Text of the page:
Ask anglers what type of bite offers the most fun and odds are, 90 percent will say topwater.

Nothing is more exciting than a freshwater or saltwater gamefish slamming a topwater lure, and that goes double for striped bass when fishing with light tackle. And that makes for plenty of action in the fall in several coastal North Carolina rivers, especially the Pamlico.

“Resident striped bass will be near bridges at Little Washington in September, hitting Zara Spooks and Chug Bugs on top and Z-Man paddletails on jigheads,” said Richard Andrews of Tar-Pam Guide Service in Bath, N.C. 

“You can catch 10- to 32-inch rockfish in Pamlico River tributaries. The US 17 bridge (at Washington) and a bridge  across Blounts Creek hold fish.”

Dozens of crumbling docks and pilings at either side of the river at Washington often hold stripers, he said.

“The topwater bite can be excellent as well,” said Andrews (252-945-9715), who said anglers often have 25- to 30-fish topwater days this month. “The top two lures for me have been Storm Chug Bugs and Zara Spooks.”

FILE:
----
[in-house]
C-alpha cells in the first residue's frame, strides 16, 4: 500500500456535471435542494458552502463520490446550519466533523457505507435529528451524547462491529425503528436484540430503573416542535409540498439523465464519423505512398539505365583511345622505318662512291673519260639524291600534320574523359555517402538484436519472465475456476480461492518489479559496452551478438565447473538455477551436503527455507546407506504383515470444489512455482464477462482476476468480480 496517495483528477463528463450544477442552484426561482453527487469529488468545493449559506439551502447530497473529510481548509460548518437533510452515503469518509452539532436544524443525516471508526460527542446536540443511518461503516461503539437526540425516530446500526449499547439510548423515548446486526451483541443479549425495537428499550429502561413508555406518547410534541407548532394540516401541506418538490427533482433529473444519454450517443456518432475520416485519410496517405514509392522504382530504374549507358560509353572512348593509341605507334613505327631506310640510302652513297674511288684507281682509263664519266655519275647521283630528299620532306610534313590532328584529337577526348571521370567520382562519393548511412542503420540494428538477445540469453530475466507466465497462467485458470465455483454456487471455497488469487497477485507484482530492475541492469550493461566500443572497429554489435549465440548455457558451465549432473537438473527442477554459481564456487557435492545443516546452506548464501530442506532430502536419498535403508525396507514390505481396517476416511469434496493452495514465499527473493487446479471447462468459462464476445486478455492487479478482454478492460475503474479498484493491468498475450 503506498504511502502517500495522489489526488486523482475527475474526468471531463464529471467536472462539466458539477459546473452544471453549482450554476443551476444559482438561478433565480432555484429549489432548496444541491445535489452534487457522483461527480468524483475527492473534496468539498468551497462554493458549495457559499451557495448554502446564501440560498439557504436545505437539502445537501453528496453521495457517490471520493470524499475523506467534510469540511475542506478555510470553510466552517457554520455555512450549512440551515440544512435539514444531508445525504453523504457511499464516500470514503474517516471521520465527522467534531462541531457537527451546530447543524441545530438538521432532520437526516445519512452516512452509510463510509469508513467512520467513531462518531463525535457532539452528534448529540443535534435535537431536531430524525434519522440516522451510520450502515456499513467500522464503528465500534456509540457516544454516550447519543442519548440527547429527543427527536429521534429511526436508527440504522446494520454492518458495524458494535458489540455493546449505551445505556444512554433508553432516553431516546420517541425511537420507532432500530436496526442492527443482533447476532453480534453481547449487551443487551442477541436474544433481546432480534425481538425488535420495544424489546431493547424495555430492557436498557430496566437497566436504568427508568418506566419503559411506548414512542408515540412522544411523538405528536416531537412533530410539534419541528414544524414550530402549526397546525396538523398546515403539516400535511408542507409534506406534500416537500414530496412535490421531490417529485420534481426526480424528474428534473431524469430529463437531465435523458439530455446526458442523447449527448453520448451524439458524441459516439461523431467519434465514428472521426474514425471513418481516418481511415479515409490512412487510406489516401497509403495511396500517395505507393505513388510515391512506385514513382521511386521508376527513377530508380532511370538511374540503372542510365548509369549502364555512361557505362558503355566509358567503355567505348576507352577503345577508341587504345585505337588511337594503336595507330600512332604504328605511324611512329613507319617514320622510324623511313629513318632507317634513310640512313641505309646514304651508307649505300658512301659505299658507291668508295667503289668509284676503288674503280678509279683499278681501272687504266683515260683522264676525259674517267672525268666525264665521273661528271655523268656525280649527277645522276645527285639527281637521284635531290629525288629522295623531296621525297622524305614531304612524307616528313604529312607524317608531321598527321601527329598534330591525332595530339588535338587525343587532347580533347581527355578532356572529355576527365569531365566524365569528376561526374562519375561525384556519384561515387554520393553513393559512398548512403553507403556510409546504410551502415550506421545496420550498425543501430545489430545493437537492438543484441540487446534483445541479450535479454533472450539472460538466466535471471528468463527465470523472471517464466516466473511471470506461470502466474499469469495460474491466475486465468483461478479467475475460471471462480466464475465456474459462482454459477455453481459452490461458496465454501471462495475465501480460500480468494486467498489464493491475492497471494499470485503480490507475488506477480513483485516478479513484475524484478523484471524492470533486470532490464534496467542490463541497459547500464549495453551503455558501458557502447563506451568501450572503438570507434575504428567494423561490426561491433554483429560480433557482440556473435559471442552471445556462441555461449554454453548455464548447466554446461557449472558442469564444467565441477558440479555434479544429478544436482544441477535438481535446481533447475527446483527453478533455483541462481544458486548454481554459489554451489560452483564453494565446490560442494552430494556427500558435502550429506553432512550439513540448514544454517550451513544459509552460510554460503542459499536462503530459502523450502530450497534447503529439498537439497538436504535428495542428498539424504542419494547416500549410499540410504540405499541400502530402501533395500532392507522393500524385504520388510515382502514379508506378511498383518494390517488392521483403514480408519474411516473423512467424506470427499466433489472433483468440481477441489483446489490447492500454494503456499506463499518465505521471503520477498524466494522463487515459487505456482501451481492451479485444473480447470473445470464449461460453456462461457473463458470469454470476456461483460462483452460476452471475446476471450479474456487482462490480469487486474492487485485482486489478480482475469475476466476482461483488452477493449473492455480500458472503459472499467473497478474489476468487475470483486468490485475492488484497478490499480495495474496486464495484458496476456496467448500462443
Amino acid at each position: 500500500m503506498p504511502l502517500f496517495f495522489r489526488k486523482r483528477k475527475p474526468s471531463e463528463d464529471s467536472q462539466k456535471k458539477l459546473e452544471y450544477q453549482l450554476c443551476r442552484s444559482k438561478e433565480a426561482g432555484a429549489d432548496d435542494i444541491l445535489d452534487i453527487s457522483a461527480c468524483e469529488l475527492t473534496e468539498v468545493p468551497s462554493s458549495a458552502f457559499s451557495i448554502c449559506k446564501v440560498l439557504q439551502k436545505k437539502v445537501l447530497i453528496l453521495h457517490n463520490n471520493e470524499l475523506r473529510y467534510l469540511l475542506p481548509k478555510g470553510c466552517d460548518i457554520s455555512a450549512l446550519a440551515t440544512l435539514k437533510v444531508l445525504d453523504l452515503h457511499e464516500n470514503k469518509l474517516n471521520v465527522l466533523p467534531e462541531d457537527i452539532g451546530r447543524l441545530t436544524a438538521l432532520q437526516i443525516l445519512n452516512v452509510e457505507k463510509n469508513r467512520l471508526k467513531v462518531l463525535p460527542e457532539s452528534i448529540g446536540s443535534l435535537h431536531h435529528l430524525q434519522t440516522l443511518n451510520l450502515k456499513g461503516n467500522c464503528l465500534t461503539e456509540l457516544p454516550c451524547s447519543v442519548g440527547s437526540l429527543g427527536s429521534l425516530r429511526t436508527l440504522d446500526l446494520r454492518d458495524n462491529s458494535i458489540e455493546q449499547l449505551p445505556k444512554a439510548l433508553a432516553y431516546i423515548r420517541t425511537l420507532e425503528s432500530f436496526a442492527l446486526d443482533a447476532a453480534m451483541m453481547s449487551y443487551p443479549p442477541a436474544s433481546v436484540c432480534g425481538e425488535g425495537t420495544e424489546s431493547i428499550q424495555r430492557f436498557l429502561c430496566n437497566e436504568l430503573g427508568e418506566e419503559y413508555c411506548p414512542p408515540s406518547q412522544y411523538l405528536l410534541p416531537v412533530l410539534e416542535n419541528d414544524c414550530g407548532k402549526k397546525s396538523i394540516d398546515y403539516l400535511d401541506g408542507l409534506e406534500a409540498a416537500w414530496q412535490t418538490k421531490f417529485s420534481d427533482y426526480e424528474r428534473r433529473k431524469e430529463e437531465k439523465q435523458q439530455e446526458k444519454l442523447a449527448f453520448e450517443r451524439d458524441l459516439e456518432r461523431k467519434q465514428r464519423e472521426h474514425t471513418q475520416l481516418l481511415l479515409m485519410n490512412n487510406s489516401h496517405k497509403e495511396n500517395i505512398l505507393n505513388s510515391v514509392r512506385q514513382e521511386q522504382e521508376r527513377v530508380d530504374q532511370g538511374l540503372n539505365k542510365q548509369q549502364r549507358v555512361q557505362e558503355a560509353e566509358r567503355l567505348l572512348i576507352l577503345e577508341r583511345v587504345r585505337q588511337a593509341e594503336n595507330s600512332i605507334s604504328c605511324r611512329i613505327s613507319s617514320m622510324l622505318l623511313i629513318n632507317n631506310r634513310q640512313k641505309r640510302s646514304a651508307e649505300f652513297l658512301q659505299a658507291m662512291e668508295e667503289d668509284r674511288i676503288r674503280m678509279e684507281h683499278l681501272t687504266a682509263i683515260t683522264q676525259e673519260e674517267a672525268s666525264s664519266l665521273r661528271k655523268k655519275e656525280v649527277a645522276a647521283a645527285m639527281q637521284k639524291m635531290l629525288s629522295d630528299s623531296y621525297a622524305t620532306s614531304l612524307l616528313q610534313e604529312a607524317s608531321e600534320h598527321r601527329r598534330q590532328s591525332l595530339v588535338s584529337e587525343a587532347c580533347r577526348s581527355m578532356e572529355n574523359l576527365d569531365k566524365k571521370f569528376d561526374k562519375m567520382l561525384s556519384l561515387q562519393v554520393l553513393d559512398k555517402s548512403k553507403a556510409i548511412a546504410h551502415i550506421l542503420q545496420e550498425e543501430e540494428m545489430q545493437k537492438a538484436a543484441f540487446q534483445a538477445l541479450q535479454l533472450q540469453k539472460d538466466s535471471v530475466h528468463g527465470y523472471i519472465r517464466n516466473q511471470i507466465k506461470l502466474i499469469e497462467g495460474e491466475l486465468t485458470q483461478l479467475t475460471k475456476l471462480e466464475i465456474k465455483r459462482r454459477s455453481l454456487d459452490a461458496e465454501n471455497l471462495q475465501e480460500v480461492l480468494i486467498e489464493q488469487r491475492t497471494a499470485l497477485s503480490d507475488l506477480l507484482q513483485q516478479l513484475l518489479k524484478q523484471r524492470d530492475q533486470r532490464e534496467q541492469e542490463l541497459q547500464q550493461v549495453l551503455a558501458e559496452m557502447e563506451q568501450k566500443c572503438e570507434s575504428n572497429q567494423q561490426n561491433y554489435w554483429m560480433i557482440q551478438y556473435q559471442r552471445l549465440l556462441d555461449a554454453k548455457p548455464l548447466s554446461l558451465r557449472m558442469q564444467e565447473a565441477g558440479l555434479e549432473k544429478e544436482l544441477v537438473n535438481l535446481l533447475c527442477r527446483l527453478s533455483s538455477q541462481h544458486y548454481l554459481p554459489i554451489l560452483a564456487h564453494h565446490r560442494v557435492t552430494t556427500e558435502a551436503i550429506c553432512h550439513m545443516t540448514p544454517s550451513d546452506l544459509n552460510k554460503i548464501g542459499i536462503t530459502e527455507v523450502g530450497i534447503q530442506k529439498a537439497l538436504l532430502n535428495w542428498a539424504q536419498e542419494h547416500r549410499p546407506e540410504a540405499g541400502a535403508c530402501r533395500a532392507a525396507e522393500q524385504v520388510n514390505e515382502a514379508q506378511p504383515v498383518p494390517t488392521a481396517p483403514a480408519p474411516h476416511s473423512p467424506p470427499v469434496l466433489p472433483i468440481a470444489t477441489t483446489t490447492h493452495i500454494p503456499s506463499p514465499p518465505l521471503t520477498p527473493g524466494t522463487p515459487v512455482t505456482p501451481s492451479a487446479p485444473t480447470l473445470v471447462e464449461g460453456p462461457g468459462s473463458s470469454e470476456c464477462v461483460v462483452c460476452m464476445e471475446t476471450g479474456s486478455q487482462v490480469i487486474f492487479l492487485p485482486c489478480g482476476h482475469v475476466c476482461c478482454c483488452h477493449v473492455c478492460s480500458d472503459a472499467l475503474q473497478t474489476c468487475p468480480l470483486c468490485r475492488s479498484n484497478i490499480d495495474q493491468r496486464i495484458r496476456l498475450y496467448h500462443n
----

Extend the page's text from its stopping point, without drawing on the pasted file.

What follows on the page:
Spooks are walking lures that zig-zag across the surface like an injured baitfish when an angler twitches his rod tip down, reels up slack line, then wrist-snaps the tip down again. Rods usually are medium- to medium-strong action, 7- to 7½-foot models for making long casts. Main line usually is 15- to 20-pound monofilament with an 18- to 24-inch leader of 20-pound braid.

Chug Bugs are “spitter” type lures with concave mouths that create a splashy, water-spraying action when jerked rhythmically.

“Chug Bugs work better if there’s a little chop on the water,” Andrews said. “I don’t think the stripers can see the Spooks too well when there’s much wave action.”

Water level and wind direction are the main concerns.

“You want the water in the river to be at a reasonable level, medium to medium-high,” Andrews said. “You can catch stripers in as little as 1½ feet of water, but you want the river to be medium to high.”

The Pamlico at Washington isn’t influenced by lunar tides, but northwest winds will blow water toward the sound, lowering the river’s level.

“When the water’s up, the stripers go on the banks to feed, but when the wind tide blows it out, they go deeper and are harder to catch,” he noted.

The recreational creel limit is two striped bass of at least 18 inches per day, but none between 22 and 27 inches. Season dates are Oct. 1-April 30. Catch-and-release is legal the rest of the year.